As children grow, there is so much at work that influences their worldview. At different ages, children have varying deduction skills that they inherently use to categorize people, often by assigning desirable or undesirable labels, such as competence or reliability, to a person or group. This process can radically change intrinsic or extrinsic perceptions children have of themselves and their role with other people. When we provide children skills to explore and interpret the diverse world around them, we help them diminish bias by giving them more opportunity to have broader categorization.
- Allow exploration. From birth until adulthood, there is no better lesson for a child than learning how to be a lifelong learner. Giving students opportunities to explore their environment in enriching ways will help harness a lifestyle of fearless exploration. When the classroom inspires discovery (as opposed to personal assumption), students take that quality with them when they leave school. In- and out-of-school field trips, curious teachers with a zest for learning with students, and lessons that have student-led experiments offer abstract thinking opportunities.
- Exposure. In addition to exploration, children benefit from meaningful and purposeful exposure to diverse things and thoughts. After all, the world is much larger than their own backyard! Exposure to world cultures and geography not only helps children reduce biased thoughts about people and places they don’t know, it also helps them set their sights higher! Some obvious and subtle methods of exposure include video chatting with people from around the world, allowing students to see and feel foreign money, decorating your space with global transportation maps, and encouraging students to share their own cultures and identities.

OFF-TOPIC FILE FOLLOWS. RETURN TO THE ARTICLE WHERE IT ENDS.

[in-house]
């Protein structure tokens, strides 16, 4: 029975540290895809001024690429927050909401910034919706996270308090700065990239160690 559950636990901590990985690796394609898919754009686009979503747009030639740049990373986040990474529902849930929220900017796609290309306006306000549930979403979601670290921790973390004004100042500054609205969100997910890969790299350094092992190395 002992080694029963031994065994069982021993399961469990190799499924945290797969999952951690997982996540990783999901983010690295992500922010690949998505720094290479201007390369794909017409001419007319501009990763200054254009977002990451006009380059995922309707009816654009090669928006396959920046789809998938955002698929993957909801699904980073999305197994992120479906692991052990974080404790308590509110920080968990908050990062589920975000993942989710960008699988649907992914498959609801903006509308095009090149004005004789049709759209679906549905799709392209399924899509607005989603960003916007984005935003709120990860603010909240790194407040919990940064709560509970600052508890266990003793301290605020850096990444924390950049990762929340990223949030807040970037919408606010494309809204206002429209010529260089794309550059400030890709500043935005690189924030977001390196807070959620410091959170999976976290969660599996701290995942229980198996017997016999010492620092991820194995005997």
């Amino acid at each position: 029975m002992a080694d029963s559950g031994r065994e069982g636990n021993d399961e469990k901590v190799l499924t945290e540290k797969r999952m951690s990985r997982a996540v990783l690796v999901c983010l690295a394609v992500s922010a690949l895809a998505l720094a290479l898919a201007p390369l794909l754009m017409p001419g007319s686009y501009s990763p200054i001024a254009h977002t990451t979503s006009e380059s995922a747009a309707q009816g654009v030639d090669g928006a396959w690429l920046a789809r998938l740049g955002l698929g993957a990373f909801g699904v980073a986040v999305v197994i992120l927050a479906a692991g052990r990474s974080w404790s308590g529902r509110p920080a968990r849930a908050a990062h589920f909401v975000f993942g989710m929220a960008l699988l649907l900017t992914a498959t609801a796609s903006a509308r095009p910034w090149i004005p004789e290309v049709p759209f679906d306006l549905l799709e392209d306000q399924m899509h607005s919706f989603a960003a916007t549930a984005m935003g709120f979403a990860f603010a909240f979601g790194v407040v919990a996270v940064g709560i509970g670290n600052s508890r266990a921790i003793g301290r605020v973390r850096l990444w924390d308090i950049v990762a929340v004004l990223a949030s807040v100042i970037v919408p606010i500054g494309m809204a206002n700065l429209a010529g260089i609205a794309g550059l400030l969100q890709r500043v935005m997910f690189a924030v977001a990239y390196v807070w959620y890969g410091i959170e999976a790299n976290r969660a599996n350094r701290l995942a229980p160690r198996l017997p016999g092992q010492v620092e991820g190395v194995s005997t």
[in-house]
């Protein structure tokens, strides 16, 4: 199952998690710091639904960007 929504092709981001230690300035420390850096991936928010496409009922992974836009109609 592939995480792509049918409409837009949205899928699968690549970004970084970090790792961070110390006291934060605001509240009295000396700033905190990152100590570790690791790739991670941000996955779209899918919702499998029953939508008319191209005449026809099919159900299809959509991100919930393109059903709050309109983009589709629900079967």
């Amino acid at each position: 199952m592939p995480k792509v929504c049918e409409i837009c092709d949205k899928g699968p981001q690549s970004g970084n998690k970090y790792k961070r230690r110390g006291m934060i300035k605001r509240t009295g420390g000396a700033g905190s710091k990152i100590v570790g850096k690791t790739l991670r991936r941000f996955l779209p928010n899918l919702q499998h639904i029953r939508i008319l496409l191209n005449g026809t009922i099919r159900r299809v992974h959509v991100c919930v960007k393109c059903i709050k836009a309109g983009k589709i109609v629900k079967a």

- Debate and questioning opinions. To conquer bias students might encounter at home or in the community, they have to know how to hold a healthy debate. Lessons that encourage students to question what they are told help them do the same when their brain is considering new or contradictory information. Offering experiences where students can have debates, act as moderators, and have roundtable discussions helps students find their voice and their logic. It can seem chaotic at times, but with practice, students can create a respectful discussion culture in the classroom, where they begin to look at information through a nonjudgmental lens.
What biased thinking lacks is a true sense of collaboration. Observation through a single viewpoint excludes the diverse perspectives of others. By teaching growing children that all people, places, and things are multidimensional, we cut off opportunities to adopt biased thinking. Open-ended belief systems give students room to continue learning without a need to come to a finite conclusion with limited understanding. Creating this humanitarian environment in the classroom offers a model of open-minded behavior. Unbiased learners can then work in harmony with their expansive environments, have richer relationships, find further-reaching opportunities for growth, and feel free to use any kitchen utensil with ease!
Stephanie Filio is a middle school counselor in Virginia Beach. She received her undergraduate degree in interdisciplinary studies from the University of Virginia and her M.Ed. in counseling from Old Dominion University. In a discussion with one of her UVA professors about her desire to stay in school forever, her mentor wisely responded, “If you want to be a lifelong learner, go into education,” and so she found her place. Prior to her six years as a school counselor, Stephanie worked in private education, specializing in standardized tests, test preparation, and future planning. She writes about her career and hobbies at her blog, Weekend Therapy, and can be found on Twitter @steffschoolcoun. Stephanie also enjoys spending time with her books, crafts, and family.